But those seem like minor details in an overall decent, deep game, with great voice acting, consistent visuals, and rich details that keep the battle play varied.

Reviewed by: Jutta D. - 12/03

Gladius advertises itself erroneously as a console RPG. It's more accurately described as a turn-based tactical combat game with a few RPG elements tacked on for flavor.

The game begins with a big chunk of story, told in poorly animated cutscenes. The story revolves around the background of the primary player character, Ursula, and the war that began before her birth. As the game progresses, the story unfolds through more and more of these cutscenes. Unfortunately, the animation never gets any better. Even more unfortunate is the failure of the game developers to link story with gameplay. There's no player agency in the plot development; it's like taking a break from the game in order to watch a bit of movie. Still, my desire to "find out what happens" kept me plodding through battle after battle, trying to get to the end.

Did I just write "plodding"? Oh yes I did. The mechanics of the gladiatorial battles are actually well executed, but the gameplay is ultimately tedious. Gladiators take it in turn to move and fight. When a gladiator's turn comes up, the player (or computer) designates a movement destination and/or chooses an action. The computer then animates the gladiator's movement and action. Most actions - attacking, taunting, and powering up - require the player to use a reflex-based control called a "swing meter". By hitting the right button(s) at the right time, the player makes the gladiator's attack stronger or weaker. It's similar to the control system used by sports games to throw footballs, swing bats, et cetera.

It's primarily the animation that slows the game down. Each animation lasts from five to ten seconds - an eternity when you have eight gladiators on the field. In addition, some animations have accompanying sound bites. After the tenth "Watch me dance! Watch me dance!" in the same battle, I was heading to the Options menu to disable character speech. Less (or faster) animation would have made the fights more exciting, while preserving the turn-based mechanic. I'd also like to have seen an "action queue" similar to the one used in BioWare's Knights of the Old Republic. Most gladiators have one optimal attack routine that rarely varies - Ursula fights well using Empower Self, then Combo Attack 2, then Combo Attack 1, then Affinity Attack 2, for example. It would be a great time-saver to program in these routines as desired and then let the computer execute them in order.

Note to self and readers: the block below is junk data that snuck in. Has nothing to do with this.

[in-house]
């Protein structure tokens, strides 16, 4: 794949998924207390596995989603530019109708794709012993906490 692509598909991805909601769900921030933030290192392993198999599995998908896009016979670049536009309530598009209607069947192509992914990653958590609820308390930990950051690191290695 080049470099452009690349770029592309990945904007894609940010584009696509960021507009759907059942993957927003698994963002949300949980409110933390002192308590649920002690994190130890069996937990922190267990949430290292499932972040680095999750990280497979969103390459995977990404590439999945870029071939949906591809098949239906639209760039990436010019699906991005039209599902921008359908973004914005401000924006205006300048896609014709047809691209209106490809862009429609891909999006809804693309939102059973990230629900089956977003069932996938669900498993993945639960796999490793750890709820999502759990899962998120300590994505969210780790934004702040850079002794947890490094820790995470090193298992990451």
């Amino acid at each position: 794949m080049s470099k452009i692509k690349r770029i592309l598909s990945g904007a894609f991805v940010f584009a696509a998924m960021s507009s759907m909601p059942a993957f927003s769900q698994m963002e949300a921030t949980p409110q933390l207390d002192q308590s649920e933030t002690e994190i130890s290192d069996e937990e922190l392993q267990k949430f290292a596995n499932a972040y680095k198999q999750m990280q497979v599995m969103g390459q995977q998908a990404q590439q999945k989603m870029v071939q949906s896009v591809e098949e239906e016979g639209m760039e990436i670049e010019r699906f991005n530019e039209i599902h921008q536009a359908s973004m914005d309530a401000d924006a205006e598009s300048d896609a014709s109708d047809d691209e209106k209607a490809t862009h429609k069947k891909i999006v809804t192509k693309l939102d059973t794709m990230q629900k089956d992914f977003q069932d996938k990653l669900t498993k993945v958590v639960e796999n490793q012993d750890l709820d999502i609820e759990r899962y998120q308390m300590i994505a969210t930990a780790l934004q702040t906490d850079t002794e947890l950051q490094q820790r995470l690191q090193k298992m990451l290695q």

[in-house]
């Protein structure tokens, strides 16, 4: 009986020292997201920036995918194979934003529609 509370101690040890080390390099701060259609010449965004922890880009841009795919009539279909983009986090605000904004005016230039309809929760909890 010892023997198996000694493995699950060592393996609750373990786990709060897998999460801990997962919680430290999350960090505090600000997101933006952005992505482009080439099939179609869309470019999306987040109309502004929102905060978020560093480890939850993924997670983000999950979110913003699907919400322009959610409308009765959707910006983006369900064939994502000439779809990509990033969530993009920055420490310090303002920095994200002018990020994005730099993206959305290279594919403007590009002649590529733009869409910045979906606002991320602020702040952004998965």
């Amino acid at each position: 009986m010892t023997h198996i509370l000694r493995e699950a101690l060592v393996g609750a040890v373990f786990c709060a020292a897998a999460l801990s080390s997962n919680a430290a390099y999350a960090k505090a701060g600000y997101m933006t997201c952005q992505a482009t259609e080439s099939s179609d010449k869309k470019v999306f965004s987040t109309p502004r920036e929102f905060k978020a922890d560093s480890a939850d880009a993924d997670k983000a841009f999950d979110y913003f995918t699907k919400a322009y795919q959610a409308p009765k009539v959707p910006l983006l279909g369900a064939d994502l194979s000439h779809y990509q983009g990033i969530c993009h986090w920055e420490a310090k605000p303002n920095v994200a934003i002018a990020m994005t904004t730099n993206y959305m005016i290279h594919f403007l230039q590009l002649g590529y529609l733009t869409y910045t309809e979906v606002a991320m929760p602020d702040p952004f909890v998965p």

The tedious gameplay doesn't diminish the tactical challenge, however, and this is the game's greatest strength. Each arena, league, and battle has its own idiosyncrasies. Gladiator selection and placement are crucial, since the weight classes are set up in a rock-scissors-paper relationship. Height gives an advantage. Obstacles block line of sight and obstruct movement. There's a bewildering array of weapons and armor that interact with gladiators' statistics in various ways. This is a very deep game that rewards methodical play and careful preparation. With such care given to the game's fundamentals, it's strange that the execution is so clumsy.

As far as graphics and sound go, Gladius feels like a development build. As I mentioned earlier, the cutscene animation is terrible. Character models throughout the game are poorly proportioned and blocky. However, the texture mapping is fantastic. It's as though one of the rendering teams missed its deadline and the game went to press anyway. The sound is similarly strange. The voice acting is well-executed, but inconsistently implemented. Some interludes use voice acting exclusively; some use subtitles only; and others use a mix. Again, it's as though the game went to press before the voice actors finished recording all the parts.

Ultimately, Gladius feels like a great game that was rushed out the door half-baked. I'd like to see version 2.0 of this game; hopefully version 1.0's shortcomings won't ruin the opportunity for a better-built sequel.

Summary: A mediocre turn-based tactical combat game that somehow manages to be incredibly compelling. One confused thumb sideways.

Reviewed by: Finn Kisch - 01/04

  • Gladius
  • © Lucas Arts $45.95